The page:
World’s Toughest SD Card

April 13, 2016


I recently came across a video from Delkin Devices, a manufacturer of SD cards and other memory devices.  The Delkin video* shows destructive testing of SD cards using a force gauge.  The gauge measures the force applied to the SD card that is supported along the sides of the card.  Force is applied until an audible click is heard—the sound indicating a cracking of the IC inside the SD card.

Inspired by the Delkin video, I wanted to see how the Datakey DFX memory token would compare in such a test.  The DFX memory token is part of the RUGGEDrive™ line and provides SD card functionality, but utilizes a more robust form factor and construction materials.  The table below compares the DFX token to the standard SD card form factor.

  SD Card

Datakey RUGGEDrive Token

Length 1.26 in (32.0 mm) 2.03 in (51.5 mm)
Width 0.94 in (24.0 mm) 0.73 in (18.4 mm)
Thickness 0.08 in (2.1 mm) 0.24 in (6.1 mm)
Construction Clamshell (typical) Solid Over-Molded
Material ? Engineered Composite
Contacts/Config. 9 Contacts / 1 Side 8 Contacts / 2 Sides (redundant)
Contacts Cycle Life 10,000 10,000 (per side)
Receptacle Cycle Life 10,000 50,000


The three items that jump out are the differences in thickness, construction type and material.   The RUGGEDrive token is three times as thick as an SD card.  Further, the RUGGEDrive token uses solid over-molded construction versus a “clamshell” design, so there are no air gaps to crush.  Finally, the RUGGEDrive token uses an engineered composite, designed for strength.  So based on these factors, one would expect a RUGGEDrive token to fare better than an SD card.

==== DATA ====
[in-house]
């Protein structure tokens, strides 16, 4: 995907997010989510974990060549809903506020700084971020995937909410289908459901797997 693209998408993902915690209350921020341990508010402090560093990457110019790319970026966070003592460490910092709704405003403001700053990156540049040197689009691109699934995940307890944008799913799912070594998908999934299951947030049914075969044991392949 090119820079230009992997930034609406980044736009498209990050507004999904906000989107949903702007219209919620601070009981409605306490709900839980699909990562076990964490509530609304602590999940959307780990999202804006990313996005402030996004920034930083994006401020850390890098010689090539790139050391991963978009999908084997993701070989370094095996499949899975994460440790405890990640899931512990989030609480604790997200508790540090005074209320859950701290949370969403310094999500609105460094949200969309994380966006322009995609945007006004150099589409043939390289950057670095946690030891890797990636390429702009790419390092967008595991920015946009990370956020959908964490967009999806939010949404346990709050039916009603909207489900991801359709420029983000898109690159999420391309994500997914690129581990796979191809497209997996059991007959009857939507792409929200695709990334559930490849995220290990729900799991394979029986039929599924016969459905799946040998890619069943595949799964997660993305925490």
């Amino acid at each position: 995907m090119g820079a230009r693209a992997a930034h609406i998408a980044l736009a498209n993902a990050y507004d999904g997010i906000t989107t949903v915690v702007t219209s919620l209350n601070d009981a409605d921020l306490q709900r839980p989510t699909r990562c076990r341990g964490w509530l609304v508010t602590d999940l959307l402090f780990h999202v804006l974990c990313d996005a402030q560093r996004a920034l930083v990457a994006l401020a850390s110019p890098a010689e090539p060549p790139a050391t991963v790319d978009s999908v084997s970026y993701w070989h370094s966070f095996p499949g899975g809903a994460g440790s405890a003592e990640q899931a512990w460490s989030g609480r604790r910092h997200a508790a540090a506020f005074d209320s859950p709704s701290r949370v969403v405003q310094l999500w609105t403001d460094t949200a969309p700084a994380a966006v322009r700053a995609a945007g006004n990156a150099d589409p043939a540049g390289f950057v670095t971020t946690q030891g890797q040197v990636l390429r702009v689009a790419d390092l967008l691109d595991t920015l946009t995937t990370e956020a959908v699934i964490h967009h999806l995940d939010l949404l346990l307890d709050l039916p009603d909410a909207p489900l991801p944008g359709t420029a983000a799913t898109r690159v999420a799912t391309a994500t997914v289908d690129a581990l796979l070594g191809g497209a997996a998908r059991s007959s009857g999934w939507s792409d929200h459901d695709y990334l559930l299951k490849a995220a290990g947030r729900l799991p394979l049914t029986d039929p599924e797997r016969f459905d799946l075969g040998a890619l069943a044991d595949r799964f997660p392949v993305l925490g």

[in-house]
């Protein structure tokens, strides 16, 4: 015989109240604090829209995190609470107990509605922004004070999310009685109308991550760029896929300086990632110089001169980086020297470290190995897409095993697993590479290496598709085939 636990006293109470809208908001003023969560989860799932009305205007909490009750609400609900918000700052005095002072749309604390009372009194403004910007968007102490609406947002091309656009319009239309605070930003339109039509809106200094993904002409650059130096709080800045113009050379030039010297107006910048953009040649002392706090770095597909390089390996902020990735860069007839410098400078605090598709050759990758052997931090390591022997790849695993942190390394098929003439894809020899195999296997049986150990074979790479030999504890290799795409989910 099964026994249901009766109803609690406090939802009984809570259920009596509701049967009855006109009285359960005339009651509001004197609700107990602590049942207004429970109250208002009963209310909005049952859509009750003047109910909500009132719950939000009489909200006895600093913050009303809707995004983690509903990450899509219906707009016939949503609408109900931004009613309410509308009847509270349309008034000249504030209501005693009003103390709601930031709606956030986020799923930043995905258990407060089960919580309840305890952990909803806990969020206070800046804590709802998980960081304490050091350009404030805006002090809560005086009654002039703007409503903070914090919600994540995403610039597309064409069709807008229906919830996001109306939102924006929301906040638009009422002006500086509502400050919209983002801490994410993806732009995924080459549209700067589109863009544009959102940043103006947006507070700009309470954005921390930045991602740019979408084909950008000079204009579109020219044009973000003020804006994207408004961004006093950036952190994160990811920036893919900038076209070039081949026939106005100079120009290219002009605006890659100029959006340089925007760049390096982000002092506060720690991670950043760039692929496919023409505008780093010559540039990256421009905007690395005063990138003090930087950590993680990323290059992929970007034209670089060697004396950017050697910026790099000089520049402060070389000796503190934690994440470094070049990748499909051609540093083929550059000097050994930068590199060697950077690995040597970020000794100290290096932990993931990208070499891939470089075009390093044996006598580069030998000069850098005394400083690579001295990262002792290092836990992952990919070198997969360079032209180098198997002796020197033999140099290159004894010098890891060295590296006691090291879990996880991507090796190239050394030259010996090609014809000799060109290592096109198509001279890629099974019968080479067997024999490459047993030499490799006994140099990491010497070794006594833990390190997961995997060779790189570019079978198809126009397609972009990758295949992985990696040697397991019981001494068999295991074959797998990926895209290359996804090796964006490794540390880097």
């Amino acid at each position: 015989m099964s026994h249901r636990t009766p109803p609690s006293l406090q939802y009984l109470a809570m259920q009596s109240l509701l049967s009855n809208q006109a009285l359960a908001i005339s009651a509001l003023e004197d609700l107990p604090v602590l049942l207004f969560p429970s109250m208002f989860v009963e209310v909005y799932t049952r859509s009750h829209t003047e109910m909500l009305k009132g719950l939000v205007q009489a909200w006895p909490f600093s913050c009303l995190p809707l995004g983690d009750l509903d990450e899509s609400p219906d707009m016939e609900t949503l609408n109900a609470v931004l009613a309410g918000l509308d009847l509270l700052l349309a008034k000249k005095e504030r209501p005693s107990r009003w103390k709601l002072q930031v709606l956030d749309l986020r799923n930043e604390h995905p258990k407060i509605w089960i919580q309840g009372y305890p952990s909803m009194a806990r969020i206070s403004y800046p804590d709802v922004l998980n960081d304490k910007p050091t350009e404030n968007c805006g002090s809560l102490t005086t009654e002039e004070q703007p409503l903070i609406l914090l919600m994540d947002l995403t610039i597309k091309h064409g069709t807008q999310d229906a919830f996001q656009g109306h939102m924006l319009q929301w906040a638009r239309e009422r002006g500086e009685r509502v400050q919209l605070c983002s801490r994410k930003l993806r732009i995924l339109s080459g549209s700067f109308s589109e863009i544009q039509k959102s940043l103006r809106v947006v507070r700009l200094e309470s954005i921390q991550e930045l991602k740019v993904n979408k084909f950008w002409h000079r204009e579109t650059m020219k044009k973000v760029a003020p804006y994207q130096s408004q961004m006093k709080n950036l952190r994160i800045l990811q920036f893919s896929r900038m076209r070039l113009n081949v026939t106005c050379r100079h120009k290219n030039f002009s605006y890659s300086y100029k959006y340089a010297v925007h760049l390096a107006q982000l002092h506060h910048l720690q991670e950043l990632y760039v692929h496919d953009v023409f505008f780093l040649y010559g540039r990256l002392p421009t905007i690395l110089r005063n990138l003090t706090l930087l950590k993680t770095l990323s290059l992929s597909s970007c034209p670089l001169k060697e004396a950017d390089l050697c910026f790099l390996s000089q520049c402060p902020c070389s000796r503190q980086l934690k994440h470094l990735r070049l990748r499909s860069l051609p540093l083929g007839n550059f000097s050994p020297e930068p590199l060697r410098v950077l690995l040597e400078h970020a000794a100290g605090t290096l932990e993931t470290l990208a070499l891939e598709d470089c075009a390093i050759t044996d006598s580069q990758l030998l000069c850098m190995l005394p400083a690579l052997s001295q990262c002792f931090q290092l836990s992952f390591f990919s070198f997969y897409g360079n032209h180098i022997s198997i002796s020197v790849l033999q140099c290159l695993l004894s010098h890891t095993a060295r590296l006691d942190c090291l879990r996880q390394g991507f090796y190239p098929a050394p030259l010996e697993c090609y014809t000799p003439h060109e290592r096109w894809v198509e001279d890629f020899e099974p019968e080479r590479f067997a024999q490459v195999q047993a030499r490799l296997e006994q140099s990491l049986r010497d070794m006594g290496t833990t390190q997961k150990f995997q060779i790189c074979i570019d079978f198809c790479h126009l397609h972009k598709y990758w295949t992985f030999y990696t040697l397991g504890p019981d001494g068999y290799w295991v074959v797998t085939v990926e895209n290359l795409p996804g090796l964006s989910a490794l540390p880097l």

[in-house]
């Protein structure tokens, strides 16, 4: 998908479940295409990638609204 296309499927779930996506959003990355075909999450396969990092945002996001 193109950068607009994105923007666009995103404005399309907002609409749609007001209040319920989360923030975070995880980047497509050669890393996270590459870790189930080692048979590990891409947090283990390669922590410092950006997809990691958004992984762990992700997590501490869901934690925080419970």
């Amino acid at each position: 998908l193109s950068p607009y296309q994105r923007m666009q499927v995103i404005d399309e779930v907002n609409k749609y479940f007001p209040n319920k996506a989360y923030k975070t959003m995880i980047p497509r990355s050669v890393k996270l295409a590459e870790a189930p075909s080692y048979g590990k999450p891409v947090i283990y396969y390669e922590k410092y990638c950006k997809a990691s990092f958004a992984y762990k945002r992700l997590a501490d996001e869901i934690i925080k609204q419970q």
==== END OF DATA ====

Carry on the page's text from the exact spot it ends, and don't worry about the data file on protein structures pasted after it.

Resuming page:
So did it?

Check out the video below to see the results.  In the video, we tested SD cards from SanDisk, Samsung and Delkin Devices.  Finally, we also tested our DFX RUGGEDrive memory token.

The testing did reveal a surprising result.  The surprise was not the fact that the RUGGEDrive token took over 250 pounds of extra force in order to become non-functional.  No, it was the fact that the Delkin Devices card required the least amount of force to become non-functional.  It was not until we cracked open the SD cards that it became apparent why the Delkin SD card failed before the others.  The key lies in how modern SD cards are constructed, which is easy to see when the two halves of the cards are separated.  Download the Destructive Testing Video Fact Sheet to see this and get more details on the testing shown in the video.

Paul Plitzuweit

Senior Product Manager - Datakey
ATEK Access Technologies, LLC

*https://youtu.be/nyfaB8BQYYk